David Bourget (Western Ontario)
David Chalmers (ANU, NYU)
Rafael De Clercq
Ezio Di Nucci
Jonathan Jenkins Ichikawa
Jack Alan Reynolds
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Law and Philosophy 3 (3):329 - 354 (1984)
The main aim of this paper is to challenge the validity of the distinction between legal justice and social justice. It is argued that what we usually call legal justice is either an application of the more fundamental notion of social justice to legal rules and decisions or is not a matter of justice at all. In other words, the only correct uses of the notion of legal justice are derivative from the notion of social justice and, hence, the alleged conflicts between criteria of social and legal justice result from the confusion about the proper relationship between these two concepts. Two views about the social justice/legal justice dichotomy are of particular importance and will provide the focus for the argument: this dichotomy is sometimes identified with a classical distinction between distributive and commutative justice and sometimes with the distinction between substantive and procedural justice.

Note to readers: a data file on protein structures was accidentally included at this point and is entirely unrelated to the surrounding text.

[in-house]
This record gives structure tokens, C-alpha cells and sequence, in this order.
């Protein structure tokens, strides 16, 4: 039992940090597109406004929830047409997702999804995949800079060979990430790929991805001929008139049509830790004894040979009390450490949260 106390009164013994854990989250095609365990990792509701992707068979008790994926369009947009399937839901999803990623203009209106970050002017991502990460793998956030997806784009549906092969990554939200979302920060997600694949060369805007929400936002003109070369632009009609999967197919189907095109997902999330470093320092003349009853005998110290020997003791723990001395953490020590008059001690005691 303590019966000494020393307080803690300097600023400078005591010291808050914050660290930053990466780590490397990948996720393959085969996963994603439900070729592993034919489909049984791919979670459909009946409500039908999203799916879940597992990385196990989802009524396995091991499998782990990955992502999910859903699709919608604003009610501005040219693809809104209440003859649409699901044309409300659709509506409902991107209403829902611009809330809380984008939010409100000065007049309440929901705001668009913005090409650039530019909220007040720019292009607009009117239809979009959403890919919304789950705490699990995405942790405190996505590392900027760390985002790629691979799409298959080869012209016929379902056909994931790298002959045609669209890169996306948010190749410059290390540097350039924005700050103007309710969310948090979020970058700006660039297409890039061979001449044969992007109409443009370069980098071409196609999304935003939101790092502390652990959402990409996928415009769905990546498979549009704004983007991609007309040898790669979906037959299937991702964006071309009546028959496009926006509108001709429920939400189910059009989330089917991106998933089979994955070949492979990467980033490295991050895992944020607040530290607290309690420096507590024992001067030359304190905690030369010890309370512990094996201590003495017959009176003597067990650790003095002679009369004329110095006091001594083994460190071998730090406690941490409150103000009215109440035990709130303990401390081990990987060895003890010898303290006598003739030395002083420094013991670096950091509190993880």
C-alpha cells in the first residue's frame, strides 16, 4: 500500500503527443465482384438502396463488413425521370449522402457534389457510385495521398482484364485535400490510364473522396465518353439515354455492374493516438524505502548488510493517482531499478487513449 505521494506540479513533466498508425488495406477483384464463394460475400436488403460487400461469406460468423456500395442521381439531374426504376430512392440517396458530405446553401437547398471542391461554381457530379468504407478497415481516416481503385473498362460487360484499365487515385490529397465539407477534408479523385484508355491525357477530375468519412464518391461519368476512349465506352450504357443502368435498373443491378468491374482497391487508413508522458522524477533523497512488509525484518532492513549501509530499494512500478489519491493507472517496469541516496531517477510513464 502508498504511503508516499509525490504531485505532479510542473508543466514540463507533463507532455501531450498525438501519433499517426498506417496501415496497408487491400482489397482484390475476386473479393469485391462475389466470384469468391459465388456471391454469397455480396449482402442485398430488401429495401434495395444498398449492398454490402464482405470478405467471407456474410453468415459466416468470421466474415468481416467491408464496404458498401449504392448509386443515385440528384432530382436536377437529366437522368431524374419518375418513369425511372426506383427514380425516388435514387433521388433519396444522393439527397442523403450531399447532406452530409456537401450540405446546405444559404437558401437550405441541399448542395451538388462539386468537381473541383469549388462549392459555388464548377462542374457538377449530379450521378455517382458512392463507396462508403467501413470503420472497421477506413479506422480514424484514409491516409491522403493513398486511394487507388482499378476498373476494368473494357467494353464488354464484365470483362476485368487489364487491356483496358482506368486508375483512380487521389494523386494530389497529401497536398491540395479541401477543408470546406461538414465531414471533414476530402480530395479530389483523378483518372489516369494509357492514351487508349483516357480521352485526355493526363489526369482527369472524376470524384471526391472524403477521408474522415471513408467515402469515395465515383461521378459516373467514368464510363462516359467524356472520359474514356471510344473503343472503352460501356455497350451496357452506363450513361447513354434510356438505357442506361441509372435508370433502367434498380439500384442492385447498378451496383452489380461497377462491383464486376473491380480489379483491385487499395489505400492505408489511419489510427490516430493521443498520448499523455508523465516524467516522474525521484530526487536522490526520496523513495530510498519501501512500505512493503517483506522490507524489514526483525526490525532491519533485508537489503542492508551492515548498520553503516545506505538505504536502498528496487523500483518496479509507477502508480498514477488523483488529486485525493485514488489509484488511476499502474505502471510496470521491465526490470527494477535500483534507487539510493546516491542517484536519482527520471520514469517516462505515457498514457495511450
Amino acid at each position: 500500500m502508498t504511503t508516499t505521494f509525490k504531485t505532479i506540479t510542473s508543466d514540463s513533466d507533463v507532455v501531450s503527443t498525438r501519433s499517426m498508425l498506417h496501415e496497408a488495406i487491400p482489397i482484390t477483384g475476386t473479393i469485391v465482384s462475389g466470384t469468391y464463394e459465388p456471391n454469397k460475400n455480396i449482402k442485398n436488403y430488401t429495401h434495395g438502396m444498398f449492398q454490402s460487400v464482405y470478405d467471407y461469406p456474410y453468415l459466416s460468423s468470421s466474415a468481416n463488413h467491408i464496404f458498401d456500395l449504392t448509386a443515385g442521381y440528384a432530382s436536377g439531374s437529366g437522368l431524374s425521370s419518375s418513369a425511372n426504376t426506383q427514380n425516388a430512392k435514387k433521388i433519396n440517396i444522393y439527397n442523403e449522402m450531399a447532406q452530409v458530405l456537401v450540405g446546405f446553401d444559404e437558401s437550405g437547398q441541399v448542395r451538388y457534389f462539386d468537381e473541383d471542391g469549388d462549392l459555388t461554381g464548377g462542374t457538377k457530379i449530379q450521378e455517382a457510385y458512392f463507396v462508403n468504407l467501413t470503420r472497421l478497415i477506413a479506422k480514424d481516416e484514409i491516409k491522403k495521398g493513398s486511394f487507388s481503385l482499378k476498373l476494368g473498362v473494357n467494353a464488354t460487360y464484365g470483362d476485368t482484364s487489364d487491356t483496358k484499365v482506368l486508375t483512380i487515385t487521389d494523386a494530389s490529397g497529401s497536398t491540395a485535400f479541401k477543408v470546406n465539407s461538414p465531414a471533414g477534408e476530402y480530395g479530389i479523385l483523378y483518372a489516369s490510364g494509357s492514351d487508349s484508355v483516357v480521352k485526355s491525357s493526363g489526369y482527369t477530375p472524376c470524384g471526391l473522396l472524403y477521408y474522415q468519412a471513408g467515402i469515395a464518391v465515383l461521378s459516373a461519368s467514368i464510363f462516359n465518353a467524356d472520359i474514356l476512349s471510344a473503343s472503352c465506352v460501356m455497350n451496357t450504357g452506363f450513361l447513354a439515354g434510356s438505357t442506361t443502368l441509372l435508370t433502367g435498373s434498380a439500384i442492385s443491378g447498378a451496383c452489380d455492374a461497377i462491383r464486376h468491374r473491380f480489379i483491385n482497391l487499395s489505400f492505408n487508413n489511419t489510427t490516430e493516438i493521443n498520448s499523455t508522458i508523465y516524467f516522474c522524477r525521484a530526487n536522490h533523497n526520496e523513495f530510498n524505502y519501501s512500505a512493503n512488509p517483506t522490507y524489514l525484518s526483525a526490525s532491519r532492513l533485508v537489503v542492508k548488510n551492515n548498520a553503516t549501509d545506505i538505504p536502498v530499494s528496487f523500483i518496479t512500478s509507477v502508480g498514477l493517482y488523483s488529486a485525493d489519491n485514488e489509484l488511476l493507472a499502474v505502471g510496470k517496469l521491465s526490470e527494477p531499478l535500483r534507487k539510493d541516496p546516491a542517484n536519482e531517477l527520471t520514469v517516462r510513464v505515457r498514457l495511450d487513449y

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Citations of this work BETA
Emanuela Ceva (2012). Beyond Legitimacy. Can Proceduralism Say Anything Relevant About Justice? Critical Review of International Social and Political Philosophy 15 (2):183-200.
Bege Dauda, Yvonne Denier & Kris Dierickx (forthcoming). What Do the Various Principles of Justice Mean Within the Concept of Benefit Sharing? Journal of Bioethical Inquiry:1-13.
Claudio Michelon (2014). Virtuous Circularity: Positive Law and Particular Justice. Ratio Juris 27 (2):271-287.
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